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Koen

VFACE semantic in hlsl (SM3)

10 posts in this topic

Hi,

I've been trying to use the VFACE semantic to get different shading on the front and back side of my geometry. According to the D3D documentation, VFACE should be positive for frontfacing triangles and negative for backfacing triangles (I guess it would be more concise to say counterclockwise and clockwise?). I got it working in most scenarios. Only when textures are involved, it seems to fail (more precisely: I've got a batch of tests, and only the ones with textures are failing. What happens is that only one side of the geometry gets shaded, or both sides get shaded with the same material). I've been trying to pinpoint the problem, but without succes. In the case where it works, I get shader assembly code like this:

    ps_3_0
          def c0, 0, 1, 0, 0
          dcl vFace
   0:     cmp oC0.xz, vFace, c0.xyyw, c0.yyxw
   1:     mov oC0.yw, c0.xxzy

I don't know the instructions well, but this seems logical: in line 0 something different happens, based on the value of vFace. When I now take one of my shaders that use textures, I get this:

    ps_3_0
          def c8, -1, 1, 0, 0
          dcl_normal v0.xyz
          dcl_texcoord v1.xy
          dcl vFace
          dcl_2d s2
          dcl_2d s3
   0:     cmp r0.x, vFace, c8.x, c8.x
   1:     if_lt r0.x, c8.x
  //blah
  24:     else
  //blah
  45:     endif

That seems very wrong: c8.x gets stuffed in r0.x, no matter what value vFace has! In both cases, the hlsl code is something like:

    void main(in PS_INPUT Input, in float isBackFacing : VFACE, out PS_OUTPUT Output)
      {
      Output.color = float4(0,0,0,1);
      if (isBackFacing < 0)
        //blah
      else
        //blah
      }

Am I misunderstanding this stuff? Are there things I should know about the interaction between VFACE and texturing? I really have no clue why this doesn't work, so any help is much appreciated smile.png

BTW: I check all calls into D3D, and have debug output at the highest level, but no errors are reported.

Edited by Koen
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Yeah that does look rather broken. Which version of the shader compiler are you using? If it's a compiler bug, it may work in one of the newer versions.

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Ok, so it seems this might not be my mistake after all then :-) I currently use the D3DX functionality from the June 2010 SDK. For now I'm still stuck to Windows XP, so I guess switching to newer versions of the compiler won't work (I'm doing runtime shader generation, so I can't compile offline, and the D3DCompiler dlls are only available for Vista and higher). I'll already try whether the issue is fixed on my Windows 7 machine if I use D3DCompile and D3DReflect instead (the documentation is not really clear on whether this will all work with D3D9, but let's find out :-) ).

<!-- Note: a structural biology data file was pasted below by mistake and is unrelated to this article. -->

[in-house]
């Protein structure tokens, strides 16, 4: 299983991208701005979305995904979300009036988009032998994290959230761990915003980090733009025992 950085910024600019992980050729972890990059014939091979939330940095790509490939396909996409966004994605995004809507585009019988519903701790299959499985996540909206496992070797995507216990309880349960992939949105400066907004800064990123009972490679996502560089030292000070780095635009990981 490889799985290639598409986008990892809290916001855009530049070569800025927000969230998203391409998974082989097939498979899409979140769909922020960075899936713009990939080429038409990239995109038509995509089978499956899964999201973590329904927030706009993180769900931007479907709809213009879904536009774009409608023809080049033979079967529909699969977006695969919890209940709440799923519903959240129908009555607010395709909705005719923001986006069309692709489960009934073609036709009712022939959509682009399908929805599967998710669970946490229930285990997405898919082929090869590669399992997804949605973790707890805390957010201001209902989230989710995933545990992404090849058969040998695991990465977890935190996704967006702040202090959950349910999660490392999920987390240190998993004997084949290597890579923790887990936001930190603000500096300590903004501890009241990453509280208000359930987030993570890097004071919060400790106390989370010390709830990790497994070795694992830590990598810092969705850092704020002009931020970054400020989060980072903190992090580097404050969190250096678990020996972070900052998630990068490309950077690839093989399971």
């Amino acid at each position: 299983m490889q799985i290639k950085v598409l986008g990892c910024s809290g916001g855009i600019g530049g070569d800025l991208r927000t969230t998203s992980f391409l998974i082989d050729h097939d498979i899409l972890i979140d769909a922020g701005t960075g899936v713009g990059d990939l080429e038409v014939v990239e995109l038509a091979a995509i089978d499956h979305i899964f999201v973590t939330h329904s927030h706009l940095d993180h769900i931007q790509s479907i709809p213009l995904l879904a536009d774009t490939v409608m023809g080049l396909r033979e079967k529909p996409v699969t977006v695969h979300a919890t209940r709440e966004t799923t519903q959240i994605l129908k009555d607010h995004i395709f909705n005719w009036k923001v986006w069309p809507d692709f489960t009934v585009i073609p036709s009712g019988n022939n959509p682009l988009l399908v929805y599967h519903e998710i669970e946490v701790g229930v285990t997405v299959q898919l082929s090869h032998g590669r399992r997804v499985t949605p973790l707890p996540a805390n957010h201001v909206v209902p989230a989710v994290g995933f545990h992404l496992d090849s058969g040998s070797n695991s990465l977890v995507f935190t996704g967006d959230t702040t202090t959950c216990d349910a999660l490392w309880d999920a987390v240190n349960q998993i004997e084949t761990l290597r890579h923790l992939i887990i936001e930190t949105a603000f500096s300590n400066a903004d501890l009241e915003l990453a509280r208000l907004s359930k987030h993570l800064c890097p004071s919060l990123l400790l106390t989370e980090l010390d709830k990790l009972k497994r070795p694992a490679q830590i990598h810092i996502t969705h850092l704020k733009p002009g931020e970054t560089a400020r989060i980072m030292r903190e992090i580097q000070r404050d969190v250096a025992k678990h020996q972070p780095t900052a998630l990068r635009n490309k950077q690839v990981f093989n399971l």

Are there possibilities to get the June 2010 SDK compiler to do the right thing? Using different statements, or reordering code or somesuch?

 

If all else fails, I can always return to the flawed approach of using the (possibly interpolated) vertex normals to decide on front vs back.

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So I've tried switching to compiler 4.6 (this is the one that comes with VS2012). Before it was 4.3. The disassembled code indicates the version number used to be 9.29.952.3111, while the newer one has version number 9.30.9200.20546. I also tried reducing the optimization level.

Didn't make any difference. Here's the pixel shader's full hlsl code:

struct PS_INPUT
  {
  float3 normal               : NORMAL0;
  float2 textureCoordinate    : TEXCOORD0;
  };

struct PS_OUTPUT
  {
  float4 color        : COLOR0;
  };

void HandleClipping(PS_INPUT Input)
  {
  }


float3 LightDirection0;
float4 LightColor0;

float4 FrontDiffuse;
float4 FrontSpecular;
float FrontShininess;
sampler2D FrontTexture: register(s2);

float4 BackDiffuse;
float4 BackSpecular;
float BackShininess;
sampler2D BackTexture: register(s3);

float LambertFactor(float3 normal, float3 lightDir)
  {
  return saturate(dot(normal, lightDir));
  }

float PhongFactor(float3 normal, float3 lightDir, float shininess)
  {
  float3 H = normalize(lightDir + float3(0,0,1));
  float NdotH = saturate(dot(normal, H));
  return pow(NdotH, shininess);
  }


float4 ShadeFragment(PS_INPUT Input, float isBackFacing)
  {
  if (isBackFacing < 0)
    {
    Input.normal = normalize(Input.normal);
    float4 color = float4(0,0,0,1);
    
    float4 textureColor = tex2D(FrontTexture, Input.textureCoordinate);
    
    float4 diffuse = float4(1,1,1,1);
    diffuse *= textureColor;
    diffuse *= FrontDiffuse;
    
    float4 specular = float4(1,1,1,1);
    specular *= textureColor;
    specular *= FrontSpecular;
    
    color += LambertFactor(Input.normal, LightDirection0) * LightColor0 * diffuse;
    color += PhongFactor(Input.normal, LightDirection0, FrontShininess) * LightColor0 * specular;
    
    return float4(color.rgb, 1);
    }
  else
    {
    Input.normal = - normalize(Input.normal);
    float4 color = float4(0,0,0,1);
    
    float4 textureColor = tex2D(BackTexture, Input.textureCoordinate);
    
    float4 diffuse = float4(1,1,1,1);
    diffuse *= textureColor;
    diffuse *= BackDiffuse;
    
    float4 specular = float4(1,1,1,1);
    specular *= textureColor;
    specular *= BackSpecular;